Why Germany’s decision to join the fight against Islamic State is so significant – and misguided

Germany’s parliament has voted to join the military campaign against Islamic State in Syria. Ahead of the decision, foreign minister Frank-Walter Steinmeier argued that his country could no longer “get by” without fighting IS.

The German parliament agreed, voting by an overwhelming majority to deploy Tornado reconnaissance jets, aerial refuelling tanker aircraft and a naval frigate as well as up to 1,200 troops in the fight. This €134m effort is unlikely to be decisive, but it is symbolically and militarily significant. German jets will help the French warplanes pick their targets on the ground – not just play a defensive role. This expression of military solidarity with France is to some degree surprising. Berlin has long maintained a culture of military moderation. Meanwhile, Germany has a rather pressing problem with right-wing extremism at home.

A reluctant power?

For a long time, the Federal Republic did not send soldiers abroad on combat operations. The idea of seeing German jackboots marching over the globe was just too controversial. Only in 1994 did the German Constitutional Court confirm the constitutionality of “out of area” missions. Until then, the Bundeswehr, the German armed forces, had only supported disaster management. Ironically, it was the red and green coalition of 1998, Germany’s most “leftwing” government to date, that sent the Bundeswehr into its first combat mission since World War II. Under Gerhard Schröder, the German air force participated in NATO’s controversial 1999 bombing campaign in Yugoslavia and later sent ground troops, too. A few years later, Germany entered Operation Enduring Freedomagainst the Taliban. Schröder wanted to show that the reunited Germany had overcome the stigma of Nazi geopolitics and was now a “normal” power that would use its military just like any other European state. And yet, after Afghanistan, Germany reverted to a more cautious security policy. Berlin kept out of Iraq in 2003 and abstained from Libya in 2011. And until now, it has kept well clear of the fight against Islamic State, limiting its role to training missions and arms exports. 

The reasons for staying out of Iraq may well have been motivated by domestic politics. Gerhard Schröder had been re-elected just six months earlier on an anti-war platform. But in doing so he inadvertently sharpened Germany’s profile as a power of moderation – despite the ongoing war effort in Afghanistan. Angela Merkel inherited the war in Afghanistan from her predecessor in 2005 but tried to keep the Bundeswehr out of combat missions that were likely to endanger its troops or civilians. Germany’s response to France’s call for assistance under the EU’s so-called “solidarity clause” has made it clear that Merkel has changed tack. She has enrolled the Bundeswehr in a bombing campaign that is likely to cause civilian losses.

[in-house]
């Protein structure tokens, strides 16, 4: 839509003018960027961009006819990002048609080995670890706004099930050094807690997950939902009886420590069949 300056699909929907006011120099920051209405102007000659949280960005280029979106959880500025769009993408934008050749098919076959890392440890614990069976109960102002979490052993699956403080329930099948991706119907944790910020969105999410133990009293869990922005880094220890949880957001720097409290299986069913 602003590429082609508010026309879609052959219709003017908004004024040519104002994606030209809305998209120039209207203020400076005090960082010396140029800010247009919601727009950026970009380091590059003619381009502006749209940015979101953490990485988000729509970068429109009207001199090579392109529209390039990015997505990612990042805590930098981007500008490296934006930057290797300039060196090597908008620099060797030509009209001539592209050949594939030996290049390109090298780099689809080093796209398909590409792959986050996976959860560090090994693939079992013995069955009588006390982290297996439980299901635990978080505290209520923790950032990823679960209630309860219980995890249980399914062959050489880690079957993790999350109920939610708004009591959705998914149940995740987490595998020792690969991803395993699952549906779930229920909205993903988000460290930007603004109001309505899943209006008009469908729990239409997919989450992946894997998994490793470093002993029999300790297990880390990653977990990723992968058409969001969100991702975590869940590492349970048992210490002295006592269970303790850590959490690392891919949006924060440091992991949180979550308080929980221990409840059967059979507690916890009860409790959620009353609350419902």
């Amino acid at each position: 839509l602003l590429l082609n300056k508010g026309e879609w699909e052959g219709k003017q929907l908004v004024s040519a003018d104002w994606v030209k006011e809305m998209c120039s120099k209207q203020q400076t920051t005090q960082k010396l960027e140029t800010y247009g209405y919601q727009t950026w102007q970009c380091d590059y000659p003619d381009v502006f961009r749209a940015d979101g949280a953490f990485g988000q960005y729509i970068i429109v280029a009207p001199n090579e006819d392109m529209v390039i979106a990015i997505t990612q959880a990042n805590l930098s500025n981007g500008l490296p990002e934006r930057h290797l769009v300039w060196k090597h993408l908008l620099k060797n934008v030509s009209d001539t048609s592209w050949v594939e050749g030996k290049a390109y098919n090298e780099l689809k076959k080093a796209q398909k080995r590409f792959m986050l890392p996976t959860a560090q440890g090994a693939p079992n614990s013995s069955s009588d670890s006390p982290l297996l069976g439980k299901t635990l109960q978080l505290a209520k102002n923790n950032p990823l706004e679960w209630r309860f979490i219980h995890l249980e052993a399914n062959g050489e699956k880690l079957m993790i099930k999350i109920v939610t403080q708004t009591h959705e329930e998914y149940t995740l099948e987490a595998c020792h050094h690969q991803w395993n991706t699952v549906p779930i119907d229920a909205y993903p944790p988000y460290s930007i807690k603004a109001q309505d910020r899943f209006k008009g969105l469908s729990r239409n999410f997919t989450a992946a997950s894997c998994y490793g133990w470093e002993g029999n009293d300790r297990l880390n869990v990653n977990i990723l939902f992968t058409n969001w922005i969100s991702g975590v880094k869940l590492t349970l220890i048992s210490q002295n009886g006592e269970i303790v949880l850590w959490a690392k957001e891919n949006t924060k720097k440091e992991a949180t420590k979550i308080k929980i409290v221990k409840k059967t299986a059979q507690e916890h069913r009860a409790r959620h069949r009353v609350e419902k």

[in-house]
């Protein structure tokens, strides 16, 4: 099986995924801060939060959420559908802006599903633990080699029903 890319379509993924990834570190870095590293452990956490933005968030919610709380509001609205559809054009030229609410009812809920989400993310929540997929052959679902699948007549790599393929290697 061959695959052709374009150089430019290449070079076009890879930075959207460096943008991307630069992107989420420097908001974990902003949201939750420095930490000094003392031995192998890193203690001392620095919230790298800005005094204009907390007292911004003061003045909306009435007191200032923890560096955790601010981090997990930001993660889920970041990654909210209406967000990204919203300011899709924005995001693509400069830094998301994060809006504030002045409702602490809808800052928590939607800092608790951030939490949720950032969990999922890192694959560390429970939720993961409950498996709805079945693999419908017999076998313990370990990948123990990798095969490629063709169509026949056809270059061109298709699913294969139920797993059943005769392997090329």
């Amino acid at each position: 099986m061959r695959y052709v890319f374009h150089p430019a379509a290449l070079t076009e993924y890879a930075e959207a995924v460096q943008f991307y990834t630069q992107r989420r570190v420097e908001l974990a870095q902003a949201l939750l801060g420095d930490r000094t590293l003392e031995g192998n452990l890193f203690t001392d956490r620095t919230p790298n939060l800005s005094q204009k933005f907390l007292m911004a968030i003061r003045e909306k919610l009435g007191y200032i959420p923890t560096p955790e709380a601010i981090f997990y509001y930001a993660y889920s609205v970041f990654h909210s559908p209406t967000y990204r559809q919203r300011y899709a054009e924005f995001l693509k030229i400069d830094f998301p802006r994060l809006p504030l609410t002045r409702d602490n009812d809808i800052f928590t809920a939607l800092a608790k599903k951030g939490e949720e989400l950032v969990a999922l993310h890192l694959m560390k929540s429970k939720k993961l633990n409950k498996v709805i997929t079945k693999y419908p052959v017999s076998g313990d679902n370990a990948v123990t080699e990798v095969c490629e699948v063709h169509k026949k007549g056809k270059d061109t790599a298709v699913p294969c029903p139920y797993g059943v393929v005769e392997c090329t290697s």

Wrong target? 

The decision to enter the conflict in Syria is also surprising because, unlike France, Russia, Spain, Turkey, the UK and the US, Germany has not recently witnessed a successful act of Islamist terrorism against its own citizens on its own territory. While there have allegedly been a number of failed attempts, the only successful act on German soil cost the lives of two US soldiers who were heading to Afghanistan from Frankfurt airport in March 2011. Germany has been haunted by right-wing extremism, though. Xenophobic street movement Pegida continues to attract large crowds to its protests and the new right-wing populist party Alternative for Germany is now the third strongest party in some polls. Newspapers Die Zeit and Tagesspiegel say 156 peoplehave died in Germany since 1990 as a result of right-wing extremist attacks – although government estimates are much lower.

In 2011, a right-wing terror cell was uncovered that had been in operation between 2000 and 2006. It had killed nine migrants and one policewoman and carried out a bombing in Cologne that left 22 injured. And 2015 in particular has seen a new wave of right-wing violence, mainly against refugees. There were 53 arson attacks against asylum seekers’ homes in 2015 and an assassination attempt against a pro-refugee mayoral candidate. Currently, the German government spends just €30.5m annually on the prevention of domestic extremism. Yet it is willing to commit an annual €134m to the military mission against Islamic State. Evidently, Germany is taking its responsibilities towards France very seriously. Steinmeier has insisted that his government must offer “solidarity rather than just compassion” to France in the wake of the attacks that took place in Paris on November 13. This, it seems, is the priority above troubles at home. But Angela Merkel’s first “proper” military conflict is likely to leave the country less secure. Given that the war against IS is being waged without a clear exit strategy, the question of mission creep looms large over Germany and its allies. Defence minister Ursula von der Leyen is already warning of a “long and dangerous mission”. The recent wars in Iraq and Afghanistan suggest that she may well be right.

(1) Ian Klinke is researcher and lecturer in political geography, University of Oxford 

First published on The Conversation under creative commons 

Photo: Wir. Dienen. Deutschland under creative commons

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